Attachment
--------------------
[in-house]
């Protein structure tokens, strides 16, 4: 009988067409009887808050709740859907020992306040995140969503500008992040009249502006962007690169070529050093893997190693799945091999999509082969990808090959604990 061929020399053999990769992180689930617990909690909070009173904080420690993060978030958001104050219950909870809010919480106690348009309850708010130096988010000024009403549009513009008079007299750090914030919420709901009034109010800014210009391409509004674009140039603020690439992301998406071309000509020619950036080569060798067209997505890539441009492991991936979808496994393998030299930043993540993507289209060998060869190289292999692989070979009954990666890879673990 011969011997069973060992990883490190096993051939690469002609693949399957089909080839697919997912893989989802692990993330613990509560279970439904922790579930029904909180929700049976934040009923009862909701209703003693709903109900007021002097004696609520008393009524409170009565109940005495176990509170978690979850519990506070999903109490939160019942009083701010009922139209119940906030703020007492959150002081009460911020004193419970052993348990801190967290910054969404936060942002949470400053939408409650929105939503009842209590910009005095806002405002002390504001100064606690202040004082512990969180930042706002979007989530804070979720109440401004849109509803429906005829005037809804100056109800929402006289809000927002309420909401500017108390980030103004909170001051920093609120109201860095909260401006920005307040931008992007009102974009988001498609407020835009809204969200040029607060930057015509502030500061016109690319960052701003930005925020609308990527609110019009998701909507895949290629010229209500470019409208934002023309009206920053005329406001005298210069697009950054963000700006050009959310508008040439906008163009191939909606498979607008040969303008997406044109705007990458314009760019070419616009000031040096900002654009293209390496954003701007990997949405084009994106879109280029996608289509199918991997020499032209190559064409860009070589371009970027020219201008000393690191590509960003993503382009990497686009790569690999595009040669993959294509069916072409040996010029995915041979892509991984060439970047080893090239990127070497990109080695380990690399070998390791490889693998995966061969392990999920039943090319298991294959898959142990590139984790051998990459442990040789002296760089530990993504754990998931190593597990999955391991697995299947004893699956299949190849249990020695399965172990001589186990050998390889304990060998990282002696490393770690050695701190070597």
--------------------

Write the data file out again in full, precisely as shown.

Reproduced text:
[in-house]
């Protein structure tokens, strides 16, 4: 009988067409009887808050709740859907020992306040995140969503500008992040009249502006962007690169070529050093893997190693799945091999999509082969990808090959604990 061929020399053999990769992180689930617990909690909070009173904080420690993060978030958001104050219950909870809010919480106690348009309850708010130096988010000024009403549009513009008079007299750090914030919420709901009034109010800014210009391409509004674009140039603020690439992301998406071309000509020619950036080569060798067209997505890539441009492991991936979808496994393998030299930043993540993507289209060998060869190289292999692989070979009954990666890879673990 011969011997069973060992990883490190096993051939690469002609693949399957089909080839697919997912893989989802692990993330613990509560279970439904922790579930029904909180929700049976934040009923009862909701209703003693709903109900007021002097004696609520008393009524409170009565109940005495176990509170978690979850519990506070999903109490939160019942009083701010009922139209119940906030703020007492959150002081009460911020004193419970052993348990801190967290910054969404936060942002949470400053939408409650929105939503009842209590910009005095806002405002002390504001100064606690202040004082512990969180930042706002979007989530804070979720109440401004849109509803429906005829005037809804100056109800929402006289809000927002309420909401500017108390980030103004909170001051920093609120109201860095909260401006920005307040931008992007009102974009988001498609407020835009809204969200040029607060930057015509502030500061016109690319960052701003930005925020609308990527609110019009998701909507895949290629010229209500470019409208934002023309009206920053005329406001005298210069697009950054963000700006050009959310508008040439906008163009191939909606498979607008040969303008997406044109705007990458314009760019070419616009000031040096900002654009293209390496954003701007990997949405084009994106879109280029996608289509199918991997020499032209190559064409860009070589371009970027020219201008000393690191590509960003993503382009990497686009790569690999595009040669993959294509069916072409040996010029995915041979892509991984060439970047080893090239990127070497990109080695380990690399070998390791490889693998995966061969392990999920039943090319298991294959898959142990590139984790051998990459442990040789002296760089530990993504754990998931190593597990999955391991697995299947004893699956299949190849249990020695399965172990001589186990050998390889304990060998990282002696490393770690050695701190070597």